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Having trouble sourcing a bottle of Deschutes’ The Abyss (rated a World-Class 100 points by BeerAdvocate)? Don’t feel like arranging an online beer trade? Well, if you’re a homebrewer and know a thing or two about recipe formulation, Deschutes Brewery has been so kind as to point you in the right direction by revealing many of the key details of several of their tasty brews ranging from the hopped up wit beer, Chainbreaker White IPA, to yes, even the dark, immeasurably complex Imperial Stout, The Abyss.
But what fun would it be if they gave you every last detail of the recipe? Deschutes is leaving it up to you to figure out temps, times, and weights. And if your aim is to match The Abyss and you’re desperately in need of some liquid inspiration, as of November 13th, Deschutes has released their 2014 installment of The Abyss for distribution. [Currently Deschutes distributes to about half of the states in the U.S. and British Columbia and Alberta, Canada.]
Oh, one hint on replicating The Abyss: The brewery has indicated that they add blackstrap molasses and Italian brewer’s licorice (presumable to the boil), then vanilla beans and cherry bark to the finish (secondary). After which point, 28% of the brew is barrel-aged for 6 months in barrels: 6% bourbon barrels, 11% Oregon Oak, and 11% Pinot Noir, and then blended. Of course this particular barreling aspect will be difficult to reproduce at the home level, which is where some creativity will be required. Your final ABV should fall between 10-11%, and bitterness should come in at a whopping 86 IBUs to balance out the copious amount of malt.
[Click on image(s) below to enlarge.]
For Black Butte Porter clone tips, Deschutes’ flagship brew, try fermenting with Wyeast 1187 Ringwood Ale yeast, but make sure to allow a sufficient diacetyl rest unless you’re shooting for Black Butter Porter. Ringwood yeast can be finicky and slow starting, so pitch a healthy starter (1 million cells per Plato), and plan on an attenuation of 68-72% with high flocculation (great for clarity). Deschutes uses a proprietary house yeast for their Black Butte (and probably anywhere else where you read the words “English Yeast” on their recipes), but per the head brewer, Wyeast 1187 is your best bet.
If you really want to nail the particular biscuity English yeast profile, you can try your hand at reculturing some yeast from a bottle or two of Black Butte (link: How to Harvest Yeast From a Beer Bottle). It’s not as difficult as some might think, not to mention, you’re saving on yeast money! Here’s another idea: reculture some yeast from a bottle of Black Butte (using a bomber would probably be easier), but also buy a vial of Wyeast 1187. Once your wort is chilled, split the batch into two fermentors, adding the Wyeast 1187 to one batch, and your recultured yeast to the other and see which one you think is closer once everything’s said and done.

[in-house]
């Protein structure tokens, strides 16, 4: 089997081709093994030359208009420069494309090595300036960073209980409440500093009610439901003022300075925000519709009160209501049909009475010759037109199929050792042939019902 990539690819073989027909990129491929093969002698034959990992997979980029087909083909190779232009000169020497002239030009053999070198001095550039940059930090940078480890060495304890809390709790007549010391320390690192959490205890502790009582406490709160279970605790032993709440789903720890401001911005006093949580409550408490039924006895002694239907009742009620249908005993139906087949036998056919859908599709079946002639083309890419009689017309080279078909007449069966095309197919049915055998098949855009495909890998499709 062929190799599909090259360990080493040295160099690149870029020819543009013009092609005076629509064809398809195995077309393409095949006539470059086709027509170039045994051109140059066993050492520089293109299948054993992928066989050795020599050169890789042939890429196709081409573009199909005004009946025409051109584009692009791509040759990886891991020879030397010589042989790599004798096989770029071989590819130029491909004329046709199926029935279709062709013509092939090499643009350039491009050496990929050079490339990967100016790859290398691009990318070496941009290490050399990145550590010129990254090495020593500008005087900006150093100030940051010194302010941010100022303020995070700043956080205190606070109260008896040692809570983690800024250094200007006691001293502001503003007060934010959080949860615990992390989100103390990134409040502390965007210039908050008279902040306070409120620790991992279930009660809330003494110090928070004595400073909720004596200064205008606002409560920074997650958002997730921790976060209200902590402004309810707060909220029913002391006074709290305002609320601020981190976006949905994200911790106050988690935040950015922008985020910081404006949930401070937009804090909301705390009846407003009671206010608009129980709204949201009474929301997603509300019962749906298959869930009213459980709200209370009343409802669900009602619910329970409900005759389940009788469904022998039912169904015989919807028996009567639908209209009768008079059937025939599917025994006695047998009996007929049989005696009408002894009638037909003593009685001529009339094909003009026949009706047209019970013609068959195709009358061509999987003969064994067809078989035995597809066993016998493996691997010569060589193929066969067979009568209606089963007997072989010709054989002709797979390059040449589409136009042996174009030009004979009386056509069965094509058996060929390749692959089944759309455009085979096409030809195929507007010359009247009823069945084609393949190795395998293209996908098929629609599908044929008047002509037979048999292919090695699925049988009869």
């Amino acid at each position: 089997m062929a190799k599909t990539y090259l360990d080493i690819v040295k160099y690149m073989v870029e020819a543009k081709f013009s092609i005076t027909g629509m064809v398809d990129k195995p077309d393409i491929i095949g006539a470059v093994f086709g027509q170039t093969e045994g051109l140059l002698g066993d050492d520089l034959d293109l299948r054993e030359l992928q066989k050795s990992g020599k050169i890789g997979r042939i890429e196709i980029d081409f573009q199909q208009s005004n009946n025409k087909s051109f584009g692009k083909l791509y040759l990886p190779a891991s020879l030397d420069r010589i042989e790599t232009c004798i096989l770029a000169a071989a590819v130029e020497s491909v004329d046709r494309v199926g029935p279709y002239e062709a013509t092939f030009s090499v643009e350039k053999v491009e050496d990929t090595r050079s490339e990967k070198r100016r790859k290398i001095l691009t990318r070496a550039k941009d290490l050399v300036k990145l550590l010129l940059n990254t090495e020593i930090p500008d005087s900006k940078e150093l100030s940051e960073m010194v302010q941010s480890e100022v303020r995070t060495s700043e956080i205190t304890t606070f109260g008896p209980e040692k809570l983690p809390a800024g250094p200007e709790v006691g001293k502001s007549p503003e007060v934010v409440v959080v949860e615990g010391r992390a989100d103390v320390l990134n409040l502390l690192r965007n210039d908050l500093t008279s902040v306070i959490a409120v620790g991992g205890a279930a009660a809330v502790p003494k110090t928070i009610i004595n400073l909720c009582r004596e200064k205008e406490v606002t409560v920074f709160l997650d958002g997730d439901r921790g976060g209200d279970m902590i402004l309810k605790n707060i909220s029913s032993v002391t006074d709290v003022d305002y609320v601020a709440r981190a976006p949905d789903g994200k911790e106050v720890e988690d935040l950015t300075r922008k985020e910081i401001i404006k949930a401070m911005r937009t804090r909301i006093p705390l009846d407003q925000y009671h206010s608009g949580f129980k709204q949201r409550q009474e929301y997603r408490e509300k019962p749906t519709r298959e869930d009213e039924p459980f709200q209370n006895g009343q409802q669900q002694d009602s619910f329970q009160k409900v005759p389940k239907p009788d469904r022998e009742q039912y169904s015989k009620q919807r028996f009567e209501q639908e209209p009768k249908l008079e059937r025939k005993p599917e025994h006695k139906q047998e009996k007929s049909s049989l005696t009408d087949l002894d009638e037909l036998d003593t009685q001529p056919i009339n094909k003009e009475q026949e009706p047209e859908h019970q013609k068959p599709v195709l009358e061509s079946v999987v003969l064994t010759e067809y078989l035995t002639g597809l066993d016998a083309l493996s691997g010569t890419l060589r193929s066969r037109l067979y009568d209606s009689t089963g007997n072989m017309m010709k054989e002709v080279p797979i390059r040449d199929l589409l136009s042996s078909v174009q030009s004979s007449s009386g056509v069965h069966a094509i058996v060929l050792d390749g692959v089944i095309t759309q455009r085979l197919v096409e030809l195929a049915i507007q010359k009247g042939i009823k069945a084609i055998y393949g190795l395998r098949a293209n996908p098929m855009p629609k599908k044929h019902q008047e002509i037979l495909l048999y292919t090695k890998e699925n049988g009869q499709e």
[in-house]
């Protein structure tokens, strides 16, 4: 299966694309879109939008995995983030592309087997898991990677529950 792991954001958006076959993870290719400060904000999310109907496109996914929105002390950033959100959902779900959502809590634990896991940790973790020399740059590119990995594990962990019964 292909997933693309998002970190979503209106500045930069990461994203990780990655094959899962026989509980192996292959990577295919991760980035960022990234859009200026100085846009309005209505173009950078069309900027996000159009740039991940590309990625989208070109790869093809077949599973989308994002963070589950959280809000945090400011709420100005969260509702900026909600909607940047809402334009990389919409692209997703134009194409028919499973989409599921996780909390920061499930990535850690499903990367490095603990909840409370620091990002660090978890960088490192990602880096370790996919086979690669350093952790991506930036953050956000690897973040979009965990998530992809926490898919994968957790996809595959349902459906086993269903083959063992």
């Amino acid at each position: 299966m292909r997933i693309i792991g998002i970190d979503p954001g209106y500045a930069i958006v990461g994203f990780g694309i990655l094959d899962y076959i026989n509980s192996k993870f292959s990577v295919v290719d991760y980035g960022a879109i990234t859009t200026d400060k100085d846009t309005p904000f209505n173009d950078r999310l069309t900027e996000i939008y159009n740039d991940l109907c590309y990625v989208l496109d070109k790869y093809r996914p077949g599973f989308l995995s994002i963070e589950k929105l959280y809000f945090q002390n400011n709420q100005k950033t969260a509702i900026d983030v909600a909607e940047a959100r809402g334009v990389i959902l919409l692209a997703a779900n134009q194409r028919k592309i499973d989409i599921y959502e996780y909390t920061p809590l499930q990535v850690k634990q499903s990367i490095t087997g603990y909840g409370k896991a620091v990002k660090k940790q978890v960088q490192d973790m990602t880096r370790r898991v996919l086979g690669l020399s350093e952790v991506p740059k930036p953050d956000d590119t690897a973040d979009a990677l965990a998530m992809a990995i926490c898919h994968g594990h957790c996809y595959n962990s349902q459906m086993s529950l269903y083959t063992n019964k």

Wheat was revealed to be the secret ingredient in Black Butte that aided in the brew’s head retention and creamy, silky mouthfeel, and should make up approximately 8-11% of the grain bill. The recipe also calls for about 5-7% Chocolate Malt with roughly equal parts American (Briess) and English (Hugh Baird) Chocolate Malts. The rest of the grain bill is made of domestic 2-Row Pale Malt, Carapils for body, and a fair amount (about 5%) of 75L Crystal Malt, but anything between 70-80L should work. Starting gravity is between 1.055 and 1.058, and final gravity is 1.016 – 1.018, leaving you with an ABV of around 5.6%. Per the head brewer, you’re looking at an SRM in the low 60s (60-61), however this seems a bit high. 25-30 SRM might be more like it.
Brew with somewhat hard water; if necessary add some gypsum to about 129 ppm to end up with basically a neutral pH of 7.1. Mash-in at 130°F for 10 minutes, then raise to a conversion temperature of 156°F (plus or minus 2 degrees) for 60 minutes, and finally mash off at 168°F for 10 minutes to create some additional alpha amylase activity. Your pH after mashing should be around 5.1-5.2, and then 4.4-4.6 after fermentation.
The prescribed 90 minute boil time is incorporated in order to produce a bit more caramelization and also to accentuate the chocolate malt. As far hops go, Deschutes recommends staying away from citrusy hops. In the past, Deschutes used to use either Galena or Nugget at boil for the bittering addition, but now appears to have switched to Bravo. However, they’ve stuck with Cascade and Tettnanger for the flavor addition at 30 and 10 minutes before knockout, respectively. IBUs should fall in the 28 – 32 range. Ferment at a max of 65°F in order to reign in the fruity esters.
Here’s an attempt at an apparently spot on Black Butte clone first aired on The Jamil Show back in 2009 ( you may wish to make some adjustments to the following recipe based on the information above):
6 Gallon Batch (7.7 Gallon Preboil)
90 Minute Boil Time (70% Efficiency)
Preboil OG: 1.045
10.58 lb Pale Malt (2 row- Briess)
1.39 lb Wheat Malt
.7 lb Crystal 80
.42 lb American Chocolate Malt
.42 lb English Chocolate Malt
.42 lb 2-Row Carapils
.6 oz Galena (90 Minutes)
.25 Cascade (30 Minutes)
.25 Mt. Hood (5 Minutes)
Mash-In (130°F for 10 Minutes)
Sacc Rest (156°F for 60 Minutes)
Mash-Out (168°F for 10 Minutes)
Yeast: WLP 013
Fermentation Temperature (65°F )
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Hi, I’m Dan: Beer Editor for Beer Syndicate, Beer and Drinking Blogger, Gold Medal-Winning Homebrewer, Beer Reviewer, AHA Member, Beer Judge, Shameless Beer Promoter, and Beer Traveler. Interests? Beer.